Former midwife of the year’s petition for fair pay in the NHS approaches 160,000 signatures

An award-winning London midwife battling against pay freezes has been given a boost as her petition urging Health Secretary Jeremy Hunt to award NHS staff a 1% pay rise has gathered almost 160,000 signatures.

Natalie Carter, a midwife at West Middlesex Hospital and former midwife of the year, wants Mr Hunt to implement the recommendations of the Independent Pay Review, which he rejected in March.

Miss Carter, 34, has worked as a midwife for six years and said that after four years of pay restraints and freezes NHS staff deserve a better deal from the government.

She said: “I do understand we’re in a really difficult financial time and I get that it must be really hard for them.

“But I really think that they need to take a look at looking after the staff of the NHS, because if you don’t look after us, then we’re just not going to be able to provide care for the general public.

“It’s been four years, so we’re essentially on a pay cut now because of the below-inflation pay rises,” she added.

“We’re busier, we’re more short-staffed and we’ve had services cut. We work beyond our hours, we always have, and most of us have accepted that that’s just the way it is.”

The Royal College of Midwives (RCM) went on strike for the first time in their 133-year history in October, with a second strike last month.

Miss Carter said that her and other staff felt hugely conflicted taking industrial action.

“It was such a hard decision and I found it an even harder decision to do it again a second time. I really don’t know if I could do it again.

“Some of the midwives here wouldn’t be able to do it again financially because for those four hours we’re not paid, and that’s such a financial hit in amongst everything else,” she said.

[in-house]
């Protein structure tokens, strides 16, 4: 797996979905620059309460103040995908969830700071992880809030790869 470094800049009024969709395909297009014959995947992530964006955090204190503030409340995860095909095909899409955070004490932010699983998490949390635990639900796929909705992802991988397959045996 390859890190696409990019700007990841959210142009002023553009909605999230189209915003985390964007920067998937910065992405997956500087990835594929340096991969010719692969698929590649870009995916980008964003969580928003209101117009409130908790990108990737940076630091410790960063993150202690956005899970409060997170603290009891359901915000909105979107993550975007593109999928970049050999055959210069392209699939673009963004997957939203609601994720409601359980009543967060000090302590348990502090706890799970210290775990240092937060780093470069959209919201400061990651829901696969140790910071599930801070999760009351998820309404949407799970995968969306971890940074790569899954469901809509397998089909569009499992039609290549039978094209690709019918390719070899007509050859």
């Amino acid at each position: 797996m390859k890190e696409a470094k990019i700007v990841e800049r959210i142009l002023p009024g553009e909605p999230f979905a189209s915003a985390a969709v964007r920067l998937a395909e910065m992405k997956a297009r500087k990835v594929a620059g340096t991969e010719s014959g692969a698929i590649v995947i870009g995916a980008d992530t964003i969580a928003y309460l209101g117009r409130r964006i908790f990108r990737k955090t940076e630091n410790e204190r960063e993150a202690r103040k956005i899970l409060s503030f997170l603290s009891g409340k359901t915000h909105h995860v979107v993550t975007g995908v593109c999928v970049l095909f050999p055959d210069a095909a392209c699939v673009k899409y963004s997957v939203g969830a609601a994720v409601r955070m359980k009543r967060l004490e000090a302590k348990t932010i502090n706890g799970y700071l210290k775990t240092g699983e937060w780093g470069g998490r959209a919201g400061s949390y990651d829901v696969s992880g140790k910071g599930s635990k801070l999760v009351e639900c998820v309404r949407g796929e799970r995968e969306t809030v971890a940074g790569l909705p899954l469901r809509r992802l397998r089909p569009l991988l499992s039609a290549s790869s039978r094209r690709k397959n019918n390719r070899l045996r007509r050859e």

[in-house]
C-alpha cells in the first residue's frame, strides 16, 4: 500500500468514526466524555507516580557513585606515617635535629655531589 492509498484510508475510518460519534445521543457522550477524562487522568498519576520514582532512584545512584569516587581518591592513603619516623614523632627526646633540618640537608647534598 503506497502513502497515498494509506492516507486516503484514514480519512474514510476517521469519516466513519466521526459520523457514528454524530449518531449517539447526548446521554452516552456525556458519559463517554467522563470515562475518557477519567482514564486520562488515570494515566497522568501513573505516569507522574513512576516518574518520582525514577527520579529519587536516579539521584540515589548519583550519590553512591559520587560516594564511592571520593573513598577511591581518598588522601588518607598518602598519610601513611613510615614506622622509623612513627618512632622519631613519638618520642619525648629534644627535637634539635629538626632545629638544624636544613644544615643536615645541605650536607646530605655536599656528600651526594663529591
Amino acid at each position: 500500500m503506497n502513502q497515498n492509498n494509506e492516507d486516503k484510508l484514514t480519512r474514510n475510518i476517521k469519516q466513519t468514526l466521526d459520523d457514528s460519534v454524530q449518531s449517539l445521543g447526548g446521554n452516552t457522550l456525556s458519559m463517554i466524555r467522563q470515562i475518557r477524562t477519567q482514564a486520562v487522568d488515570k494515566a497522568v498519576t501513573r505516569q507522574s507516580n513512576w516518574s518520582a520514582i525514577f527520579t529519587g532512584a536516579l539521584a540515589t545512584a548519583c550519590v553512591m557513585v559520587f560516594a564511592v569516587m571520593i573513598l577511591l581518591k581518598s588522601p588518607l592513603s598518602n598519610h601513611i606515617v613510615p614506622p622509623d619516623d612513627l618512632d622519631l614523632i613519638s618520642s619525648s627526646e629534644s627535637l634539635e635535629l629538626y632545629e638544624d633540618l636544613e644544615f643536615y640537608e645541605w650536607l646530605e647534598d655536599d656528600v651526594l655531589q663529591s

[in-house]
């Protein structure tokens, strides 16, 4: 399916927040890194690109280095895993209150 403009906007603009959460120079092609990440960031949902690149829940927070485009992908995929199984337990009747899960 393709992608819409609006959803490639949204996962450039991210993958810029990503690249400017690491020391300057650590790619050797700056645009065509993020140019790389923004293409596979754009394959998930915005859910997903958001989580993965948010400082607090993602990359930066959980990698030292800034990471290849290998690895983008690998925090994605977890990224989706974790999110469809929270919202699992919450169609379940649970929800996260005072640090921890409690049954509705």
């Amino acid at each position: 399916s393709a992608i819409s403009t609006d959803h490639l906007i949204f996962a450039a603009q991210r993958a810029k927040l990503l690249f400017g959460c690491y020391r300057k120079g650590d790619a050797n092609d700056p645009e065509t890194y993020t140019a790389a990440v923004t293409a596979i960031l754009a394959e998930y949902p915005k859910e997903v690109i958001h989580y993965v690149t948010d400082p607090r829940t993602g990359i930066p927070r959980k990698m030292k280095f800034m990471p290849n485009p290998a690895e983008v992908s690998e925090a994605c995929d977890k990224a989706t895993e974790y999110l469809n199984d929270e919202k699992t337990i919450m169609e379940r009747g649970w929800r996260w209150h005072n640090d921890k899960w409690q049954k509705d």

“But I think we felt pushed into a corner and I felt like it’s the only way we can have any voice to say, ‘If we don’t make a point about this, if we don’t stand up and say anything, they’re just going to think that we’re all happy with this and we’re really, really not.

“And I think we’re trying to say, ‘We can’t go on like this. We’re not coping and we need you to help us’.”

And while her dedication to the job remains strong, the effect of pay restraints over the past four years has forced unwelcome changes in her life.

“I had been renting a flat on my own. With the rising rent and the rise in my bill it became too tight and I had to move back into shared accommodation and I’m in my thirties,” she said.

“I’ll be on call on Saturday night, prepared to stay in the area, go to any mother who is in labour at home.

“I might get called at 2am, I might be up all night and I get paid £1.23 per hour to put myself on call on a Saturday night,” she added.

“You’ve got to put the resources into the profession to enable us to get midwives trained to the skill level where they will be able to save a mother or baby’s life at home, because that’s essentially what I’m there to do.”

Miss Carter hopes the petition will force the government into addressing NHS staff’s concerns and encourages people to write to their MPs to support the petition.

“I think it sends a really clear signal that we’ve also got some public support behind us. And that people are on our side,” she said.

“I’m willing to now give them a chance to hopefully have heard our message, seen the petition and really re-evaluate and think about this. Next year I want to see that they’ve heard us and they need to help us.”

Picture courtesy of Erling A, with thanks

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